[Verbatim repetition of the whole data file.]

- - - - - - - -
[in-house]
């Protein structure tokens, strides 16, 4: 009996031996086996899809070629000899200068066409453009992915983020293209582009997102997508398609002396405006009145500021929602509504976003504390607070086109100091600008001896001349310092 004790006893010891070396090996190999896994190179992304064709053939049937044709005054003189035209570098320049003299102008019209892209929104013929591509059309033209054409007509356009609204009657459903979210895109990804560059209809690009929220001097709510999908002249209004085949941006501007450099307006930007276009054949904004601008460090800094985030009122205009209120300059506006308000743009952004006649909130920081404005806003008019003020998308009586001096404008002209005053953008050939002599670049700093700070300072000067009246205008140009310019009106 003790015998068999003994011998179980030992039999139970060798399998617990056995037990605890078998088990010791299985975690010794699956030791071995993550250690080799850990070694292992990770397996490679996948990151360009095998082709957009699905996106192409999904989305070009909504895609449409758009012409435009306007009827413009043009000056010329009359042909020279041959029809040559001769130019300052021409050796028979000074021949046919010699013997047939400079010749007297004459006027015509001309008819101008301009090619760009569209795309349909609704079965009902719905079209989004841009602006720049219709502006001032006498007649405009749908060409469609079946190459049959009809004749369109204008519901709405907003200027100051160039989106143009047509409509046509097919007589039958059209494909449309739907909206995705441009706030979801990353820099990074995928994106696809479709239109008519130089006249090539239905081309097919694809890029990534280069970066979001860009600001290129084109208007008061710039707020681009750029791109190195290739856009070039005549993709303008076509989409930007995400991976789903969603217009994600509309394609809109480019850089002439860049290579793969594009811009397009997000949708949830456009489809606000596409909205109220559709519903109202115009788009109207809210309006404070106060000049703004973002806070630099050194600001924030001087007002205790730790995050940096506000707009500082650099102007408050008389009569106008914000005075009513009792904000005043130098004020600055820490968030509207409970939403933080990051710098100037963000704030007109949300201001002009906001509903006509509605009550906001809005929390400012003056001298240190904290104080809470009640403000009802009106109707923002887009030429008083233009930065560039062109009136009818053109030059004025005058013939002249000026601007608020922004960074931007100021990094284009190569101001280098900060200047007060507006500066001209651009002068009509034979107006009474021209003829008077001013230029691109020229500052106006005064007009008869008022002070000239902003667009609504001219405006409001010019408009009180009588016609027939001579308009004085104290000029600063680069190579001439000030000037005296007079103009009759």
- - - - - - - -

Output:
[in-house]
């Protein structure tokens, strides 16, 4: 009996031996086996899809070629000899200068066409453009992915983020293209582009997102997508398609002396405006009145500021929602509504976003504390607070086109100091600008001896001349310092 004790006893010891070396090996190999896994190179992304064709053939049937044709005054003189035209570098320049003299102008019209892209929104013929591509059309033209054409007509356009609204009657459903979210895109990804560059209809690009929220001097709510999908002249209004085949941006501007450099307006930007276009054949904004601008460090800094985030009122205009209120300059506006308000743009952004006649909130920081404005806003008019003020998308009586001096404008002209005053953008050939002599670049700093700070300072000067009246205008140009310019009106 003790015998068999003994011998179980030992039999139970060798399998617990056995037990605890078998088990010791299985975690010794699956030791071995993550250690080799850990070694292992990770397996490679996948990151360009095998082709957009699905996106192409999904989305070009909504895609449409758009012409435009306007009827413009043009000056010329009359042909020279041959029809040559001769130019300052021409050796028979000074021949046919010699013997047939400079010749007297004459006027015509001309008819101008301009090619760009569209795309349909609704079965009902719905079209989004841009602006720049219709502006001032006498007649405009749908060409469609079946190459049959009809004749369109204008519901709405907003200027100051160039989106143009047509409509046509097919007589039958059209494909449309739907909206995705441009706030979801990353820099990074995928994106696809479709239109008519130089006249090539239905081309097919694809890029990534280069970066979001860009600001290129084109208007008061710039707020681009750029791109190195290739856009070039005549993709303008076509989409930007995400991976789903969603217009994600509309394609809109480019850089002439860049290579793969594009811009397009997000949708949830456009489809606000596409909205109220559709519903109202115009788009109207809210309006404070106060000049703004973002806070630099050194600001924030001087007002205790730790995050940096506000707009500082650099102007408050008389009569106008914000005075009513009792904000005043130098004020600055820490968030509207409970939403933080990051710098100037963000704030007109949300201001002009906001509903006509509605009550906001809005929390400012003056001298240190904290104080809470009640403000009802009106109707923002887009030429008083233009930065560039062109009136009818053109030059004025005058013939002249000026601007608020922004960074931007100021990094284009190569101001280098900060200047007060507006500066001209651009002068009509034979107006009474021209003829008077001013230029691109020229500052106006005064007009008869008022002070000239902003667009609504001219405006409001010019408009009180009588016609027939001579308009004085104290000029600063680069190579001439000030000037005296007079103009009759």